“The worst crime that my generation ever committed was that we murdered Satan. Now, nobody’s evil. They’re damaged, they’re misunderstood, they’re unloved. They’re not evil. God forbid you say that.”
This was a fun episode. A lot of really great moments. And, if I’m not mistaken, it’s the first episode this season in which nobody dies. Hey, how about that? The title this time was more of a play on words, rather than a theme running through multiple characters’ stories.
Ah, the music in the episode—just great, wasn’t it? This is gonna be another great soundtrack this year. The mid-episode song break was Leonard Cohen singing “It Seemed the Better Way”, from his brilliant final album, You Want It Darker. Then the final song taking us into the credits was “Holly Holy” by Neil Diamond. What could be more appropriate? These two songs, along with the John Rothstein quote above from Bill’s dream, did give a notable religious backdrop to the episode.
This week I’m going to do a little more speculating than usual. We’re four episodes in now. I think we can maybe start to catch some glimpses of where the ride is headed. We’ll see how I do.
“This doesn’t involve you, Kermit.”
First, I want to talk about Lou’s “headspace Brady”, as I’ve called him. The ice cream man Brady, to differentiate him from a different Brady we’re going to talk about next.
I’ve been making rumblings all along about how out of character I feel it is that Bill and Holly are not taking Lou seriously about this Brady business. Now we have Lou just knowing Bill’s real name, out of the blue with no apparent foreknowledge, because Brady told it to her. Hello?! Even Finkelstein thinks that somebody is helping Lou craft these “brilliant” legal strategies. How much more obvious does it need to get?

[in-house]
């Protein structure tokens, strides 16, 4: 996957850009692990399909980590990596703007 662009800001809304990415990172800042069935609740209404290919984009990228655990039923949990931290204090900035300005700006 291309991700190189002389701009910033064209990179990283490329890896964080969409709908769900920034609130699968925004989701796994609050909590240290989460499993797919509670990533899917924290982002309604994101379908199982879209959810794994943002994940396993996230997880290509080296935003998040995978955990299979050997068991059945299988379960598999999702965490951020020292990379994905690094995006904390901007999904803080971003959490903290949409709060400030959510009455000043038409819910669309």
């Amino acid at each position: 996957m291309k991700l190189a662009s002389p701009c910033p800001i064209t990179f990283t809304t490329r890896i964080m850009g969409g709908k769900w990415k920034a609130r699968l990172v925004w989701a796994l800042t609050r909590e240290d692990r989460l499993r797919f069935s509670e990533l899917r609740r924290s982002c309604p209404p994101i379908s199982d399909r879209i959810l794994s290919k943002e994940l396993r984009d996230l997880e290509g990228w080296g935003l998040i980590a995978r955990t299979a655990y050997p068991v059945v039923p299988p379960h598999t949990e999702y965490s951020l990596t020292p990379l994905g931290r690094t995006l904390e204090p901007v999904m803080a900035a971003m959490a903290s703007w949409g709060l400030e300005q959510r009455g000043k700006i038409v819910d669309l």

Lou’s transformation this season has been quite impressive. Kudos to actress Breeda Wool for pulling it off. Half of her, let’s call it “the Lou side”, is breaking down and falling apart. This is the part of Lou that has taken up rocking because it comforts her (a maneuver she was mocking just one episode ago). The other half, let’s call it “the Brady side”, is becoming more confident and emboldened as the trial moves forward, as if a plan is proceeding accordingly.
Where I see this going is that not only is Brady haunting Lou, he’s moving towards taking her over. In Bill’s dream, Rothstein says “there’s Mr. Mercedes” just as the courtroom doors open to reveal Lou tied up to the tree. As if his subconscious is saying, “That’s him, right there, inside her, and you know it.” Nice and subtle.